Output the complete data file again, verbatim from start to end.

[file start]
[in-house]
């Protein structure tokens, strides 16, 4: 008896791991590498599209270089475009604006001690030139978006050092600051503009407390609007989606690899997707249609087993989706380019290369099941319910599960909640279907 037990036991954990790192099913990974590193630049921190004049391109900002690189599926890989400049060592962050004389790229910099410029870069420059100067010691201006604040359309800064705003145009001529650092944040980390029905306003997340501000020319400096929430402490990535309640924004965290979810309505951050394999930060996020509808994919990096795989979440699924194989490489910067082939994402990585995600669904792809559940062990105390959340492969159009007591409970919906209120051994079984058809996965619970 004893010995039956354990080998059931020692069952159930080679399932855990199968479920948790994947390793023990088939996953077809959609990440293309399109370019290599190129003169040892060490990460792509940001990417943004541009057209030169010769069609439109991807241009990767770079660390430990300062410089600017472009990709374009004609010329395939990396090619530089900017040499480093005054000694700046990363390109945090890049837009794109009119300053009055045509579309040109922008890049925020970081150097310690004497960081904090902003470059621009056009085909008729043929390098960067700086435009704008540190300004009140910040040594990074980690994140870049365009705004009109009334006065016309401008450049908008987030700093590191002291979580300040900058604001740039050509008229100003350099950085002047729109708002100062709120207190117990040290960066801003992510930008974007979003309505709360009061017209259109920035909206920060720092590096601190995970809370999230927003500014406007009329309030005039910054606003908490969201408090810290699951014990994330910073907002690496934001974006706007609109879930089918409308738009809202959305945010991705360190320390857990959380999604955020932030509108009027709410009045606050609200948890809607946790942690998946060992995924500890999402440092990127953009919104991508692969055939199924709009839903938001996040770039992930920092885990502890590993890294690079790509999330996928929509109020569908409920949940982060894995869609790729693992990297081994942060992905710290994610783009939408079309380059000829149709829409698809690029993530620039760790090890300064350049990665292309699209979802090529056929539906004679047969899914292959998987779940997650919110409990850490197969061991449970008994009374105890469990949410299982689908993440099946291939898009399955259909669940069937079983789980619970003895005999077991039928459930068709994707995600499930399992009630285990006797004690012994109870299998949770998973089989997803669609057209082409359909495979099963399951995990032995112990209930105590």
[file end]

[in-house]
């Protein structure tokens, strides 16, 4: 008896791991590498599209270089475009604006001690030139978006050092600051503009407390609007989606690899997707249609087993989706380019290369099941319910599960909640279907 037990036991954990790192099913990974590193630049921190004049391109900002690189599926890989400049060592962050004389790229910099410029870069420059100067010691201006604040359309800064705003145009001529650092944040980390029905306003997340501000020319400096929430402490990535309640924004965290979810309505951050394999930060996020509808994919990096795989979440699924194989490489910067082939994402990585995600669904792809559940062990105390959340492969159009007591409970919906209120051994079984058809996965619970 004893010995039956354990080998059931020692069952159930080679399932855990199968479920948790994947390793023990088939996953077809959609990440293309399109370019290599190129003169040892060490990460792509940001990417943004541009057209030169010769069609439109991807241009990767770079660390430990300062410089600017472009990709374009004609010329395939990396090619530089900017040499480093005054000694700046990363390109945090890049837009794109009119300053009055045509579309040109922008890049925020970081150097310690004497960081904090902003470059621009056009085909008729043929390098960067700086435009704008540190300004009140910040040594990074980690994140870049365009705004009109009334006065016309401008450049908008987030700093590191002291979580300040900058604001740039050509008229100003350099950085002047729109708002100062709120207190117990040290960066801003992510930008974007979003309505709360009061017209259109920035909206920060720092590096601190995970809370999230927003500014406007009329309030005039910054606003908490969201408090810290699951014990994330910073907002690496934001974006706007609109879930089918409308738009809202959305945010991705360190320390857990959380999604955020932030509108009027709410009045606050609200948890809607946790942690998946060992995924500890999402440092990127953009919104991508692969055939199924709009839903938001996040770039992930920092885990502890590993890294690079790509999330996928929509109020569908409920949940982060894995869609790729693992990297081994942060992905710290994610783009939408079309380059000829149709829409698809690029993530620039760790090890300064350049990665292309699209979802090529056929539906004679047969899914292959998987779940997650919110409990850490197969061991449970008994009374105890469990949410299982689908993440099946291939898009399955259909669940069937079983789980619970003895005999077991039928459930068709994707995600499930399992009630285990006797004690012994109870299998949770998973089989997803669609057209082409359909495979099963399951995990032995112990209930105590």